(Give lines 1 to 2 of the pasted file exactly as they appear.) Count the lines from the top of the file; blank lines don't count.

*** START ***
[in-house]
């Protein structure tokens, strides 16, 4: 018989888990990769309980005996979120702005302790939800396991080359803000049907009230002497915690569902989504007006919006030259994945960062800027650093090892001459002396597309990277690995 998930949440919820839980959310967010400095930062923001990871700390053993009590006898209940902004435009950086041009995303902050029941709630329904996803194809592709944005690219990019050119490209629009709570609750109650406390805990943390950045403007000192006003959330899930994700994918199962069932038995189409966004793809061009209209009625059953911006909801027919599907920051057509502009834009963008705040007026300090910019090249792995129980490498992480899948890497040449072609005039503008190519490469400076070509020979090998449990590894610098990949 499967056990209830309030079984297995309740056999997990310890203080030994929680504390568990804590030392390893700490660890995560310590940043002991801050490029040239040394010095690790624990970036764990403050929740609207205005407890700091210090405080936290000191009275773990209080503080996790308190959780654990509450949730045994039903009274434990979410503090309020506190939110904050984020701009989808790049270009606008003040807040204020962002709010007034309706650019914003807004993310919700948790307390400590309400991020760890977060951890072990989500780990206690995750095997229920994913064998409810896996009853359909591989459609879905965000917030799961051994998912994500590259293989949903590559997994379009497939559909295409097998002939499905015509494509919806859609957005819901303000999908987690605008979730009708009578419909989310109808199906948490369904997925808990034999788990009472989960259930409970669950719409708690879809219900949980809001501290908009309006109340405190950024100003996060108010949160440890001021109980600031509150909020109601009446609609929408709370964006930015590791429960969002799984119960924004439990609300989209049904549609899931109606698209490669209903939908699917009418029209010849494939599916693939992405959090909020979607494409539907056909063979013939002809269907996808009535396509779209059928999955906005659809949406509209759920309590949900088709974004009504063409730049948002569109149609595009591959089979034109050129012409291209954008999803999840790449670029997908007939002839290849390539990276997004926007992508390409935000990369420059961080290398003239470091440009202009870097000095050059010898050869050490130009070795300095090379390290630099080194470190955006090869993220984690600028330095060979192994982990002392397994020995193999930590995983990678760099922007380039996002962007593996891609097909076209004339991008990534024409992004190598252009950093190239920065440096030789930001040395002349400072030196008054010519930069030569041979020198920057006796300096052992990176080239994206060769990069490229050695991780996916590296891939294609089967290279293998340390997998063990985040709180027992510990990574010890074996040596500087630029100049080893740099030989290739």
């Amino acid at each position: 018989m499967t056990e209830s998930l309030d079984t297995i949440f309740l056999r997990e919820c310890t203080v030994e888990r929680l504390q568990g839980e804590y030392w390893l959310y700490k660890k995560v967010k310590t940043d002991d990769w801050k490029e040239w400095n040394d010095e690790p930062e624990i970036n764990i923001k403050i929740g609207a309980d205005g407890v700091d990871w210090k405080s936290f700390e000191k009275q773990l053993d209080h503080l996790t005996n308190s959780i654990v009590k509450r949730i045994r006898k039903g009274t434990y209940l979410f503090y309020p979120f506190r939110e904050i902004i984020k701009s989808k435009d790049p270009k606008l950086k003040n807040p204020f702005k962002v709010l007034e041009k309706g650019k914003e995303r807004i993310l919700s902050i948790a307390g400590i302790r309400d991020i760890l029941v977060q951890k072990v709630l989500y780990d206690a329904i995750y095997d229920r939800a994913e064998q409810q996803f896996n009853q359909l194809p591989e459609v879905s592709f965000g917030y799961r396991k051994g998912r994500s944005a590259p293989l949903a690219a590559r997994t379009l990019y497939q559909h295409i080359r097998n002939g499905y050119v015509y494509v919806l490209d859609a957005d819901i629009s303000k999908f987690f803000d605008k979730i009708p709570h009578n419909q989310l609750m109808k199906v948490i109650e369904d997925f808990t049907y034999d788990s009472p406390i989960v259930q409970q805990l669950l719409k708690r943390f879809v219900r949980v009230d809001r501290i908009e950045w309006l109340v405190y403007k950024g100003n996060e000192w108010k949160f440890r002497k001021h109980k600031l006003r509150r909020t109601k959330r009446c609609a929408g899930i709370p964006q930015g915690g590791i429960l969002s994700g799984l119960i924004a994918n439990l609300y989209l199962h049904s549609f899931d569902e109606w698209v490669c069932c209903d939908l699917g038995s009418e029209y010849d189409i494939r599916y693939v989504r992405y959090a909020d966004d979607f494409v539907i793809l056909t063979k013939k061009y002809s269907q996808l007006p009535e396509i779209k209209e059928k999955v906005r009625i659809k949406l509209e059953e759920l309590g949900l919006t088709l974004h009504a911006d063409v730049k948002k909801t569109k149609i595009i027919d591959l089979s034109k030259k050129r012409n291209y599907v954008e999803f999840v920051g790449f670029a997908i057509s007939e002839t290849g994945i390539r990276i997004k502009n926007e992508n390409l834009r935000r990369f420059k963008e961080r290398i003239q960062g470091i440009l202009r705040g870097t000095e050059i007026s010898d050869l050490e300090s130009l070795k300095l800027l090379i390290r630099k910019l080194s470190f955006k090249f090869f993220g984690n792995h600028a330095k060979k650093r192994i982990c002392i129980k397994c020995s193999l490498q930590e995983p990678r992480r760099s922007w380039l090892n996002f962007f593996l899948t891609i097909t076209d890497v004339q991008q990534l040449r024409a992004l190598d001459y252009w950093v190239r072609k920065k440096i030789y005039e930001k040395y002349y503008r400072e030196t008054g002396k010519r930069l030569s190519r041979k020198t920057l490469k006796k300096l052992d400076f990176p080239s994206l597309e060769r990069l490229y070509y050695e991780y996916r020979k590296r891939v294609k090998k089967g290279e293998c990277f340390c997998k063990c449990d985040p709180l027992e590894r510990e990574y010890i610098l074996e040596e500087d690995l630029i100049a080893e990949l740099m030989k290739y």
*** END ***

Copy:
[in-house]
């Protein structure tokens, strides 16, 4: 018989888990990769309980005996979120702005302790939800396991080359803000049907009230002497915690569902989504007006919006030259994945960062800027650093090892001459002396597309990277690995 998930949440919820839980959310967010400095930062923001990871700390053993009590006898209940902004435009950086041009995303902050029941709630329904996803194809592709944005690219990019050119490209629009709570609750109650406390805990943390950045403007000192006003959330899930994700994918199962069932038995189409966004793809061009209209009625059953911006909801027919599907920051057509502009834009963008705040007026300090910019090249792995129980490498992480899948890497040449072609005039503008190519490469400076070509020979090998449990590894610098990949 499967056990209830309030079984297995309740056999997990310890203080030994929680504390568990804590030392390893700490660890995560310590940043002991801050490029040239040394010095690790624990970036764990403050929740609207205005407890700091210090405080936290000191009275773990209080503080996790308190959780654990509450949730045994039903009274434990979410503090309020506190939110904050984020701009989808790049270009606008003040807040204020962002709010007034309706650019914003807004993310919700948790307390400590309400991020760890977060951890072990989500780990206690995750095997229920994913064998409810896996009853359909591989459609879905965000917030799961051994998912994500590259293989949903590559997994379009497939559909295409097998002939499905015509494509919806859609957005819901303000999908987690605008979730009708009578419909989310109808199906948490369904997925808990034999788990009472989960259930409970669950719409708690879809219900949980809001501290908009309006109340405190950024100003996060108010949160440890001021109980600031509150909020109601009446609609929408709370964006930015590791429960969002799984119960924004439990609300989209049904549609899931109606698209490669209903939908699917009418029209010849494939599916693939992405959090909020979607494409539907056909063979013939002809269907996808009535396509779209059928999955906005659809949406509209759920309590949900088709974004009504063409730049948002569109149609595009591959089979034109050129012409291209954008999803999840790449670029997908007939002839290849390539990276997004926007992508390409935000990369420059961080290398003239470091440009202009870097000095050059010898050869050490130009070795300095090379390290630099080194470190955006090869993220984690600028330095060979192994982990002392397994020995193999930590995983990678760099922007380039996002962007593996891609097909076209004339991008990534024409992004190598252009950093190239920065440096030789930001040395002349400072030196008054010519930069030569041979020198920057006796300096052992990176080239994206060769990069490229050695991780996916590296891939294609089967290279293998340390997998063990985040709180027992510990990574010890074996040596500087630029100049080893740099030989290739």